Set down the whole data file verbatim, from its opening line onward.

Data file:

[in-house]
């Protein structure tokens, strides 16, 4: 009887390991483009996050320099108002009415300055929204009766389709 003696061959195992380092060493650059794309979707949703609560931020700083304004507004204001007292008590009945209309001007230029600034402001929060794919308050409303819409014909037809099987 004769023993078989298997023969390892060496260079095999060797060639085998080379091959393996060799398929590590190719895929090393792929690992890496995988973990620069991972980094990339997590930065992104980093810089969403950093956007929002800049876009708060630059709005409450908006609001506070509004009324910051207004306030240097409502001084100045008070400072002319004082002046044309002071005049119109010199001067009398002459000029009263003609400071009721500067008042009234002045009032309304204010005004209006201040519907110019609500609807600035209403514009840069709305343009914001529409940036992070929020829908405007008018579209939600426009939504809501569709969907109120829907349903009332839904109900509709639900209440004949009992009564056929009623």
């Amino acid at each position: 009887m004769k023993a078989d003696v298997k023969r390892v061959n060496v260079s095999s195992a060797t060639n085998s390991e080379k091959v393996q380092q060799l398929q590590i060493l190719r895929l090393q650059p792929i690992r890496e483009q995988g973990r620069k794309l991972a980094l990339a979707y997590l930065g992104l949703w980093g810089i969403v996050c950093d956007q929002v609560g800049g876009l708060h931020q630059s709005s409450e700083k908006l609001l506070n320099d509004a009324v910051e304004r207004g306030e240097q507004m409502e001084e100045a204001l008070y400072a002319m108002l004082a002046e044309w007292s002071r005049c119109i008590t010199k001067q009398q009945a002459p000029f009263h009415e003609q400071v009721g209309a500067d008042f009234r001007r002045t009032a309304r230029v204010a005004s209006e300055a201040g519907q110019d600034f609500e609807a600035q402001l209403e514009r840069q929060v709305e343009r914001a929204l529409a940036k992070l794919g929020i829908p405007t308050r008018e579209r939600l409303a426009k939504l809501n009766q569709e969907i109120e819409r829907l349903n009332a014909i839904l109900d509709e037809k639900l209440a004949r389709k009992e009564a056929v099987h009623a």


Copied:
[in-house]
């Protein structure tokens, strides 16, 4: 009887390991483009996050320099108002009415300055929204009766389709 003696061959195992380092060493650059794309979707949703609560931020700083304004507004204001007292008590009945209309001007230029600034402001929060794919308050409303819409014909037809099987 004769023993078989298997023969390892060496260079095999060797060639085998080379091959393996060799398929590590190719895929090393792929690992890496995988973990620069991972980094990339997590930065992104980093810089969403950093956007929002800049876009708060630059709005409450908006609001506070509004009324910051207004306030240097409502001084100045008070400072002319004082002046044309002071005049119109010199001067009398002459000029009263003609400071009721500067008042009234002045009032309304204010005004209006201040519907110019609500609807600035209403514009840069709305343009914001529409940036992070929020829908405007008018579209939600426009939504809501569709969907109120829907349903009332839904109900509709639900209440004949009992009564056929009623």
């Amino acid at each position: 009887m004769k023993a078989d003696v298997k023969r390892v061959n060496v260079s095999s195992a060797t060639n085998s390991e080379k091959v393996q380092q060799l398929q590590i060493l190719r895929l090393q650059p792929i690992r890496e483009q995988g973990r620069k794309l991972a980094l990339a979707y997590l930065g992104l949703w980093g810089i969403v996050c950093d956007q929002v609560g800049g876009l708060h931020q630059s709005s409450e700083k908006l609001l506070n320099d509004a009324v910051e304004r207004g306030e240097q507004m409502e001084e100045a204001l008070y400072a002319m108002l004082a002046e044309w007292s002071r005049c119109i008590t010199k001067q009398q009945a002459p000029f009263h009415e003609q400071v009721g209309a500067d008042f009234r001007r002045t009032a309304r230029v204010a005004s209006e300055a201040g519907q110019d600034f609500e609807a600035q402001l209403e514009r840069q929060v709305e343009r914001a929204l529409a940036k992070l794919g929020i829908p405007t308050r008018e579209r939600l409303a426009k939504l809501n009766q569709e969907i109120e819409r829907l349903n009332a014909i839904l109900d509709e037809k639900l209440a004949r389709k009992e009564a056929v099987h009623a």